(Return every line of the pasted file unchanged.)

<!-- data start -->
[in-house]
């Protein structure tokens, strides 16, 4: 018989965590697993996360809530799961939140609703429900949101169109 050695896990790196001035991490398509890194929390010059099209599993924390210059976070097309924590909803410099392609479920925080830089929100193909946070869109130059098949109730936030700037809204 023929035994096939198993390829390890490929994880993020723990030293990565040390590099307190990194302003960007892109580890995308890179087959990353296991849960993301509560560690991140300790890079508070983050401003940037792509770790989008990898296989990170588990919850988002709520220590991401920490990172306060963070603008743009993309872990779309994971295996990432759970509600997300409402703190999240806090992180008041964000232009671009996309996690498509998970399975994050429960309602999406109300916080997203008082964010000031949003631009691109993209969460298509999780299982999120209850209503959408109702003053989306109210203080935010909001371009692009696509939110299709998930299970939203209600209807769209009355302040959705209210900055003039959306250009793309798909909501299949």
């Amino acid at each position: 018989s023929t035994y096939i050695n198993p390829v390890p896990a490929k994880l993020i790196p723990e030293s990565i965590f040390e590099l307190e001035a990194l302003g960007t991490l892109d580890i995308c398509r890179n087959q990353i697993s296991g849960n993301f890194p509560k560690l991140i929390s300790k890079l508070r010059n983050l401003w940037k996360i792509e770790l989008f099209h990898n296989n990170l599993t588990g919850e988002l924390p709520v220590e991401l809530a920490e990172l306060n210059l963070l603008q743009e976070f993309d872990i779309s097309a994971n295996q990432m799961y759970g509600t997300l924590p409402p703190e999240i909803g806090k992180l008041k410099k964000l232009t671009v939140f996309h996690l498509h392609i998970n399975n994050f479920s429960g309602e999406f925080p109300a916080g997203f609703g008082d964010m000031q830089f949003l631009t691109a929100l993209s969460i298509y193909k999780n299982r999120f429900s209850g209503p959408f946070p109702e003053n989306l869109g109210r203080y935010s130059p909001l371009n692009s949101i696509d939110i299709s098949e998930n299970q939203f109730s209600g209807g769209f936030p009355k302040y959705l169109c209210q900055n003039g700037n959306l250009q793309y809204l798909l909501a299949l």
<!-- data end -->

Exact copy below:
[in-house]
């Protein structure tokens, strides 16, 4: 018989965590697993996360809530799961939140609703429900949101169109 050695896990790196001035991490398509890194929390010059099209599993924390210059976070097309924590909803410099392609479920925080830089929100193909946070869109130059098949109730936030700037809204 023929035994096939198993390829390890490929994880993020723990030293990565040390590099307190990194302003960007892109580890995308890179087959990353296991849960993301509560560690991140300790890079508070983050401003940037792509770790989008990898296989990170588990919850988002709520220590991401920490990172306060963070603008743009993309872990779309994971295996990432759970509600997300409402703190999240806090992180008041964000232009671009996309996690498509998970399975994050429960309602999406109300916080997203008082964010000031949003631009691109993209969460298509999780299982999120209850209503959408109702003053989306109210203080935010909001371009692009696509939110299709998930299970939203209600209807769209009355302040959705209210900055003039959306250009793309798909909501299949």
């Amino acid at each position: 018989s023929t035994y096939i050695n198993p390829v390890p896990a490929k994880l993020i790196p723990e030293s990565i965590f040390e590099l307190e001035a990194l302003g960007t991490l892109d580890i995308c398509r890179n087959q990353i697993s296991g849960n993301f890194p509560k560690l991140i929390s300790k890079l508070r010059n983050l401003w940037k996360i792509e770790l989008f099209h990898n296989n990170l599993t588990g919850e988002l924390p709520v220590e991401l809530a920490e990172l306060n210059l963070l603008q743009e976070f993309d872990i779309s097309a994971n295996q990432m799961y759970g509600t997300l924590p409402p703190e999240i909803g806090k992180l008041k410099k964000l232009t671009v939140f996309h996690l498509h392609i998970n399975n994050f479920s429960g309602e999406f925080p109300a916080g997203f609703g008082d964010m000031q830089f949003l631009t691109a929100l993209s969460i298509y193909k999780n299982r999120f429900s209850g209503p959408f946070p109702e003053n989306l869109g109210r203080y935010s130059p909001l371009n692009s949101i696509d939110i299709s098949e998930n299970q939203f109730s209600g209807g769209f936030p009355k302040y959705l169109c209210q900055n003039g700037n959306l250009q793309y809204l798909l909501a299949l």